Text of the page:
COVID-19 Vaccine Could Be Ready by September, Says Oxford University Researchers

COVID-19 Vaccine Could Be Ready by September, Says Oxford University Researchers

According to data from the London School of Hygiene & Tropical Medicine, a dozen Covid-19 vaccine projects have entered clinical trials. One of them believes he knows the New york times, could have taken the advantage in the race launched to stop the pandemic which has killed more than 210,000 people worldwide.

Scientists at the Jenner Institute at the University of Oxford in the United Kingdom have designed a vaccine that not only has shown promising results in rhesus macaque monkeys, but is starting to be tested on humans in the part of a large clinical trial.

Last month, the Rockies Laboratory at the National Institutes of Health in Montana exposed primates to the virus and inoculated six of them with single doses of the Oxford vaccine. Twenty-eight days later, the six “vaccinated” were in good health, while their fellows had all developed the disease.

It is too early to declare victory: Dr. Vincent Munster, who carried out the test, specifies that the scientists are still analyzing the results, which will be shared next week with other researchers, before being submitted to a committee review of reading.

Above all, if the rhesus macaque is the “closest” species of Sapiens sapiens, as Munster recalls, immunity in monkeys does not guarantee that the vaccine will provide the same degree of protection to humans.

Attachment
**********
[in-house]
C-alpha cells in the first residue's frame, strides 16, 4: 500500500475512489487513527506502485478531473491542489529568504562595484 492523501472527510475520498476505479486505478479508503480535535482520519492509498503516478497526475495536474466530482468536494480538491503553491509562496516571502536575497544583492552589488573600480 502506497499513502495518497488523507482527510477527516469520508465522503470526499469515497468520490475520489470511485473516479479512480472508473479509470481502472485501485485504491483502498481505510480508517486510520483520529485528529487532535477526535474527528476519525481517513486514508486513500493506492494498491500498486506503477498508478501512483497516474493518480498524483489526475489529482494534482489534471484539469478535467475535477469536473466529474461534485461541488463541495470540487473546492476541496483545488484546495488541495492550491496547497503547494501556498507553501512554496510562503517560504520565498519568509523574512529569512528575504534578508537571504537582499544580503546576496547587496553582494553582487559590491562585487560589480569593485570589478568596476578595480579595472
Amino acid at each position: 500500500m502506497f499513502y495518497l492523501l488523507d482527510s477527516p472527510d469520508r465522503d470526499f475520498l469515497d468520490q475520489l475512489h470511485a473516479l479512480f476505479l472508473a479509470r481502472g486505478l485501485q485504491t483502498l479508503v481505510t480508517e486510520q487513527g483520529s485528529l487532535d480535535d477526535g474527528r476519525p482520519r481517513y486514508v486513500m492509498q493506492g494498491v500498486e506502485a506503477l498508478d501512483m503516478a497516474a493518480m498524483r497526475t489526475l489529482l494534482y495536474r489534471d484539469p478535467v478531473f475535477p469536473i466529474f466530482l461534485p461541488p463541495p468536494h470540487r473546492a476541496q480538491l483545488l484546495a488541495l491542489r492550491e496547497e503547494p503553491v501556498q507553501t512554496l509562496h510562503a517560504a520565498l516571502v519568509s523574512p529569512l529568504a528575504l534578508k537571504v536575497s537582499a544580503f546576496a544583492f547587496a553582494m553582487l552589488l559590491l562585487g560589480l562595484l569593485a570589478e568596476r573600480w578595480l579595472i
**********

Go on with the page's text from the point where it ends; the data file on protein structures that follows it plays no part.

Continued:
The University of Oxford says in any case that it will soon be fixed. His Jenner Institute was able to plan tests of this vaccine involving more than 6,000 people by the end of May, while competing projects have at best only a few hundred participants. Like the vaccine from the Chinese laboratory Sinovac Biotech, which is also effective in rhesus macaques, but whose trial has yet to be carried out on 144 people.

If the Oxford vaccine is safe and works, the first million doses of their vaccine could be available by September, says The New York Times. However, clinical trials generally take at least six months.

The Jenner Institute got ahead by carrying out similar tests that have proven harmless to humans, including one last year, already against a coronavirus, explains the daily but also by obtaining the green light from the British authorities in a very short time.